Welcome back to the Can’t Sleep Chronicles, a series in which I attempt to get over my bad bouts of insomnia with a different technique each month.
I have chronic insomnia, but it’s mostly under control thanks to lifestyle changes. I still get a bout once or twice a month for 3-4 days at a time, and it’s brutal. As any insomnia sufferer knows, it’s not just about difficulty sleeping – you’re also lethargic, moody, and pretty disagreeable. Insomnia messes with your entire life.
I’ve been dog-paddling my way through a particularly vicious stint this week, thanks to starting grad school during COVID while maintaining a full time workload. It’s a lot of new stress, and a lot of time on a screen (reading and writing and three-hour classes, oh my!). Instead of succumbing to the ease of the medicine cabinet, I tried several relaxation techniques to calm my nerves, clear my head, unclench my jaw, and fall asleep at a reasonable hour.
1. Breathing exercises
Anecdotal: I tried the 4 7 8 breathing method, where you inhale through the nose for 4 seconds, hold your breath at the top for 7 seconds, and exhale for 8 seconds while making a whooshing sound. While it was relaxing for a minute or two, it didn’t do me any good. Breathing exercises are, for me, a lot like counting sheep. If I’m trying to fall asleep with my mind racing, I need something much more robust than focused breathing to keep my attention away from my anxious thoughts.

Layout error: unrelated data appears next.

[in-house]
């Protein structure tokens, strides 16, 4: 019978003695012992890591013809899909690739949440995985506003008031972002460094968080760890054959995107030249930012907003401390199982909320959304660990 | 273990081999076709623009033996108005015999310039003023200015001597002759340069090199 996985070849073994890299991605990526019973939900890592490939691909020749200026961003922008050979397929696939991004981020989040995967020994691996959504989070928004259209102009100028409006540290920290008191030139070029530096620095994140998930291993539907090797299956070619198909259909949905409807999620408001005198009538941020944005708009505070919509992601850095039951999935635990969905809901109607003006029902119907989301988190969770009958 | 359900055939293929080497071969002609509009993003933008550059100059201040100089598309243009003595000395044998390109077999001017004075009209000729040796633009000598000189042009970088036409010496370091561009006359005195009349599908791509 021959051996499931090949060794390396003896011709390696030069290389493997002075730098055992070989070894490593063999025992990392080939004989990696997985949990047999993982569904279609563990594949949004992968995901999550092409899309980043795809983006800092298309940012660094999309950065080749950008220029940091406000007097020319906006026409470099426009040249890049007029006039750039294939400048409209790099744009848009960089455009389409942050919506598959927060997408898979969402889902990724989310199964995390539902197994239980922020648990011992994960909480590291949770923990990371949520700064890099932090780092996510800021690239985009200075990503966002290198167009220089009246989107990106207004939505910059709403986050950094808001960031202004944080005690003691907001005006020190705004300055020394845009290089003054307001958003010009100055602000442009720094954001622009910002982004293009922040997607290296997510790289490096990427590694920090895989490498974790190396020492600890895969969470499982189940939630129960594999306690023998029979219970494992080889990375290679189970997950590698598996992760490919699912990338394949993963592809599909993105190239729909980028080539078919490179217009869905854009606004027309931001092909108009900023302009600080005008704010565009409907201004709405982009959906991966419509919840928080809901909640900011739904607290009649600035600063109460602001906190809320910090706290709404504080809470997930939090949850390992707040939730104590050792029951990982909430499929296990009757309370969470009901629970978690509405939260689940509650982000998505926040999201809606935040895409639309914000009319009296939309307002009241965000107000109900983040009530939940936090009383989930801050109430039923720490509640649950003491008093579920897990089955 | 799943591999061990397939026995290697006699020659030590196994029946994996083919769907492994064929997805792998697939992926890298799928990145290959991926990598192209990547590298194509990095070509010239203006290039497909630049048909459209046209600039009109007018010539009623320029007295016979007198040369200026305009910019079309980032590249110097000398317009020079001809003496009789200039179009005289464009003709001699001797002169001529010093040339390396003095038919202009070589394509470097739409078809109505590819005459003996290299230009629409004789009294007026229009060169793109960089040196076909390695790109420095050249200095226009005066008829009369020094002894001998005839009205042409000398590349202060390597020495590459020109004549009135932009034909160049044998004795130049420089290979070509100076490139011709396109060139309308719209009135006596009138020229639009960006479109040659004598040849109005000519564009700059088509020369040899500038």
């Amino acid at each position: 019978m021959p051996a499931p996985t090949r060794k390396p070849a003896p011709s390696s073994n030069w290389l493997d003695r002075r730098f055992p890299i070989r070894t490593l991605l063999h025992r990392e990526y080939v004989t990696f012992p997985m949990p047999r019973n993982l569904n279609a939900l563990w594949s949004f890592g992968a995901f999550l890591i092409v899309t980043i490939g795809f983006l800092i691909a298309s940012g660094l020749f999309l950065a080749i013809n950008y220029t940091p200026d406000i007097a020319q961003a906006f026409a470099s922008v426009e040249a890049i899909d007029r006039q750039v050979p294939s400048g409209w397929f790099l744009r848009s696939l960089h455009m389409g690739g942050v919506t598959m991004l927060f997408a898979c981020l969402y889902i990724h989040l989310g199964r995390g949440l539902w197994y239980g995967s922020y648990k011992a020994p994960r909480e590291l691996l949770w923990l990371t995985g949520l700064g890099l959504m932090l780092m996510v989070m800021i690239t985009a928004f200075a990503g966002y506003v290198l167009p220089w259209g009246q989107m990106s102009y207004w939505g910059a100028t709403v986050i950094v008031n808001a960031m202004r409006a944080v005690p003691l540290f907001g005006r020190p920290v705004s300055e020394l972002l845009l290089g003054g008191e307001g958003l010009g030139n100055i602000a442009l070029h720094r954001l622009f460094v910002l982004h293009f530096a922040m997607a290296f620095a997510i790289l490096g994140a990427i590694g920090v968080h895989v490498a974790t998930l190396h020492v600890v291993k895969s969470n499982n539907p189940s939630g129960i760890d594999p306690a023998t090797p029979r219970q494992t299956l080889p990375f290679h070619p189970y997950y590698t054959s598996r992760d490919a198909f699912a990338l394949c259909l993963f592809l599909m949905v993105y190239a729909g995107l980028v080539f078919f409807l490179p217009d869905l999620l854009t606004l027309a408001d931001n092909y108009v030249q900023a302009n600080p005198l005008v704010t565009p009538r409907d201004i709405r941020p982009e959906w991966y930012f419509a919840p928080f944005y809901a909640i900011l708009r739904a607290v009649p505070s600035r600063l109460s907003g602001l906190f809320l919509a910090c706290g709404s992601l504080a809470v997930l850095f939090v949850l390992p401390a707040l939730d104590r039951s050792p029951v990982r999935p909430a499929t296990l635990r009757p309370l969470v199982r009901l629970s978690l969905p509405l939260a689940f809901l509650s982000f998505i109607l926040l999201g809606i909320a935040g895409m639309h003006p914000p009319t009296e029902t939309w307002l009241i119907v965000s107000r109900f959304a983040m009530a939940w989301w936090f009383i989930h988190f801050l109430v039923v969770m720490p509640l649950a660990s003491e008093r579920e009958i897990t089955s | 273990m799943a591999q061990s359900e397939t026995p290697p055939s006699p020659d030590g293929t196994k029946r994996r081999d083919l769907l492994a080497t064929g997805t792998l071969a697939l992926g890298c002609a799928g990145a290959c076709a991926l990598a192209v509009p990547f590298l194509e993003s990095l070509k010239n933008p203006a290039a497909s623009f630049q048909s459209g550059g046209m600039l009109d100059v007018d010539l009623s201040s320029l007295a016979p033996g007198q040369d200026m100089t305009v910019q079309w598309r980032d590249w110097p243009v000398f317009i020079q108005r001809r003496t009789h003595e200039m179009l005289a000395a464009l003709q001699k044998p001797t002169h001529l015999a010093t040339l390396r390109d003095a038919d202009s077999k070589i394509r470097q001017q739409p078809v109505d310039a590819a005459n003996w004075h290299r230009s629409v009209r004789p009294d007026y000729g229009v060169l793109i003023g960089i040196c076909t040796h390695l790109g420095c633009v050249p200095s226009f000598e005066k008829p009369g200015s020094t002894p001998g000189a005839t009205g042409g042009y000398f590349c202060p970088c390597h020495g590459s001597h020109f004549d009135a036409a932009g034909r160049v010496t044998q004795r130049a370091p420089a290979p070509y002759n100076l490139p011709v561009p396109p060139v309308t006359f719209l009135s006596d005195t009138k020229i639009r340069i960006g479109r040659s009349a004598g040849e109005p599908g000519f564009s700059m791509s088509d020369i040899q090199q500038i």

Data: Limited science; most evidence is anecdotal. There is, however, a 2013 study that found Alternate Nostril Breathing (not what I did! Whoops!) influences the parasympathetic nervous system (which, essentially, chills you out). So, again, helps with relaxation, but not necessarily falling asleep.
2. Guided sleep meditations